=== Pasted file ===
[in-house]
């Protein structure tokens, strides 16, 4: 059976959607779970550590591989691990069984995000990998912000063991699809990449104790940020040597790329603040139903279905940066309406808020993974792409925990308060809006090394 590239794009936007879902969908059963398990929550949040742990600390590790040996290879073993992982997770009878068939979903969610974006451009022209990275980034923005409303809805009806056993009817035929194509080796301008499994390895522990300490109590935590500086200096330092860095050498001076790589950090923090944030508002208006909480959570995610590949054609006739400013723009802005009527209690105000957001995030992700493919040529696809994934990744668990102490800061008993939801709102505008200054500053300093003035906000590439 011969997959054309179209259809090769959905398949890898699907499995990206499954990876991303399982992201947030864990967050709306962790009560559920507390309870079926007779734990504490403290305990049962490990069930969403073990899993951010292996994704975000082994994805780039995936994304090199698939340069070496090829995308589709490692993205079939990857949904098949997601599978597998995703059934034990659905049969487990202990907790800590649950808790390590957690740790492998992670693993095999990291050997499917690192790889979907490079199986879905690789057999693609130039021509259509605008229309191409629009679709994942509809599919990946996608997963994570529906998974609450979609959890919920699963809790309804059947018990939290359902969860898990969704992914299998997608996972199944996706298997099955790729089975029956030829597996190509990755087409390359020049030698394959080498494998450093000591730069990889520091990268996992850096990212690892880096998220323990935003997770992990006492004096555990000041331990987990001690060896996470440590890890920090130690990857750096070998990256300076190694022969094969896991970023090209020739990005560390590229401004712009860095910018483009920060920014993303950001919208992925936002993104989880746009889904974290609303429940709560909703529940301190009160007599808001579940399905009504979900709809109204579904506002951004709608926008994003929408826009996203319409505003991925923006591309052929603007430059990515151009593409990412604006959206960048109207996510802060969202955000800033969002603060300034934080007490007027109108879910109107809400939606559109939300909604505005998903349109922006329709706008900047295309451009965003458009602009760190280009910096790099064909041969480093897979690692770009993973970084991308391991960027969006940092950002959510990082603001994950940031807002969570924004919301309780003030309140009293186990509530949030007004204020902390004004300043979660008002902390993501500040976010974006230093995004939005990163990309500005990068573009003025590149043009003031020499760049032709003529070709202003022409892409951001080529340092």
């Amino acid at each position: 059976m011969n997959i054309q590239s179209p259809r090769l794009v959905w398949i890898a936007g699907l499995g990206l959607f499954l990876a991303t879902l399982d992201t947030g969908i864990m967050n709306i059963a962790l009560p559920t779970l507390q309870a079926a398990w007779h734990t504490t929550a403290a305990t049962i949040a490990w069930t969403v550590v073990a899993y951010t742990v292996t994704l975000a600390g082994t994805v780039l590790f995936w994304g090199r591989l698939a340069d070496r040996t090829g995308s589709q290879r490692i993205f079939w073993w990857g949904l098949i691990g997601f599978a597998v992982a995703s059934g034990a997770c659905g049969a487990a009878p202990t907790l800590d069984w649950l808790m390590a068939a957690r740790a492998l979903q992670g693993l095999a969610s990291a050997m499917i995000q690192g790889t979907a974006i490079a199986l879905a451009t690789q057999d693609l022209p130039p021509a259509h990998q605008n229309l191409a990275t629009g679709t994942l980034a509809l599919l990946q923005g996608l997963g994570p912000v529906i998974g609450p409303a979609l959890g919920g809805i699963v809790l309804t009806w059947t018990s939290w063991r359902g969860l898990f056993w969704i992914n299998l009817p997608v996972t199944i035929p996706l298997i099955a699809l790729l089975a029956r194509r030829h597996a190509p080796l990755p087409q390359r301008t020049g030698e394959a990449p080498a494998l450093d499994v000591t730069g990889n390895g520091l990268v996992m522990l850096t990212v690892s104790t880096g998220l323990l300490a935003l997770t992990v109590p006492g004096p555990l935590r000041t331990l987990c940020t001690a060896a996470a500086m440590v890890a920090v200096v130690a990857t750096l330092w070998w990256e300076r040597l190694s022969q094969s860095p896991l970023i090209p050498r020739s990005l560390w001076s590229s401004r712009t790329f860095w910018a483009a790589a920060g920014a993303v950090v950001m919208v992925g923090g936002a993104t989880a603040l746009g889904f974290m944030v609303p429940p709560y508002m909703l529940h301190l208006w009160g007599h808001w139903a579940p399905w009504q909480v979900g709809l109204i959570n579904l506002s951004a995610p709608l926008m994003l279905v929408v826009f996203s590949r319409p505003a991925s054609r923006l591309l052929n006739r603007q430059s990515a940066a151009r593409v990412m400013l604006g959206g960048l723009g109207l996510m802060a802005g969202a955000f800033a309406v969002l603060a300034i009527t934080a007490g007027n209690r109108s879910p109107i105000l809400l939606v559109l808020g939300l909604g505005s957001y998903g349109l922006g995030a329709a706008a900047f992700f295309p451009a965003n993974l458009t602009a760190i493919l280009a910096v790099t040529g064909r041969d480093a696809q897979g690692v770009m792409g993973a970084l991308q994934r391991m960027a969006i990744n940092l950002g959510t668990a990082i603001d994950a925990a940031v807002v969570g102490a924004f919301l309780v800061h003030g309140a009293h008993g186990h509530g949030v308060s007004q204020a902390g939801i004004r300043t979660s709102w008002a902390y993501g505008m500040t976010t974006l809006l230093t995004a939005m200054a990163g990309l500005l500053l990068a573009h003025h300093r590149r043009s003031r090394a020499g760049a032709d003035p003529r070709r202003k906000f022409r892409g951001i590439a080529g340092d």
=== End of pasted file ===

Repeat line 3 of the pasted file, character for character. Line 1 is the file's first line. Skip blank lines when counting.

């Amino acid at each position: 059976m011969n997959i054309q590239s179209p259809r090769l794009v959905w398949i890898a936007g699907l499995g990206l959607f499954l990876a991303t879902l399982d992201t947030g969908i864990m967050n709306i059963a962790l009560p559920t779970l507390q309870a079926a398990w007779h734990t504490t929550a403290a305990t049962i949040a490990w069930t969403v550590v073990a899993y951010t742990v292996t994704l975000a600390g082994t994805v780039l590790f995936w994304g090199r591989l698939a340069d070496r040996t090829g995308s589709q290879r490692i993205f079939w073993w990857g949904l098949i691990g997601f599978a597998v992982a995703s059934g034990a997770c659905g049969a487990a009878p202990t907790l800590d069984w649950l808790m390590a068939a957690r740790a492998l979903q992670g693993l095999a969610s990291a050997m499917i995000q690192g790889t979907a974006i490079a199986l879905a451009t690789q057999d693609l022209p130039p021509a259509h990998q605008n229309l191409a990275t629009g679709t994942l980034a509809l599919l990946q923005g996608l997963g994570p912000v529906i998974g609450p409303a979609l959890g919920g809805i699963v809790l309804t009806w059947t018990s939290w063991r359902g969860l898990f056993w969704i992914n299998l009817p997608v996972t199944i035929p996706l298997i099955a699809l790729l089975a029956r194509r030829h597996a190509p080796l990755p087409q390359r301008t020049g030698e394959a990449p080498a494998l450093d499994v000591t730069g990889n390895g520091l990268v996992m522990l850096t990212v690892s104790t880096g998220l323990l300490a935003l997770t992990v109590p006492g004096p555990l935590r000041t331990l987990c940020t001690a060896a996470a500086m440590v890890a920090v200096v130690a990857t750096l330092w070998w990256e300076r040597l190694s022969q094969s860095p896991l970023i090209p050498r020739s990005l560390w001076s590229s401004r712009t790329f860095w910018a483009a790589a920060g920014a993303v950090v950001m919208v992925g923090g936002a993104t989880a603040l746009g889904f974290m944030v609303p429940p709560y508002m909703l529940h301190l208006w009160g007599h808001w139903a579940p399905w009504q909480v979900g709809l109204i959570n579904l506002s951004a995610p709608l926008m994003l279905v929408v826009f996203s590949r319409p505003a991925s054609r923006l591309l052929n006739r603007q430059s990515a940066a151009r593409v990412m400013l604006g959206g960048l723009g109207l996510m802060a802005g969202a955000f800033a309406v969002l603060a300034i009527t934080a007490g007027n209690r109108s879910p109107i105000l809400l939606v559109l808020g939300l909604g505005s957001y998903g349109l922006g995030a329709a706008a900047f992700f295309p451009a965003n993974l458009t602009a760190i493919l280009a910096v790099t040529g064909r041969d480093a696809q897979g690692v770009m792409g993973a970084l991308q994934r391991m960027a969006i990744n940092l950002g959510t668990a990082i603001d994950a925990a940031v807002v969570g102490a924004f919301l309780v800061h003030g309140a009293h008993g186990h509530g949030v308060s007004q204020a902390g939801i004004r300043t979660s709102w008002a902390y993501g505008m500040t976010t974006l809006l230093t995004a939005m200054a990163g990309l500005l500053l990068a573009h003025h300093r590149r043009s003031r090394a020499g760049a032709d003035p003529r070709r202003k906000f022409r892409g951001i590439a080529g340092d």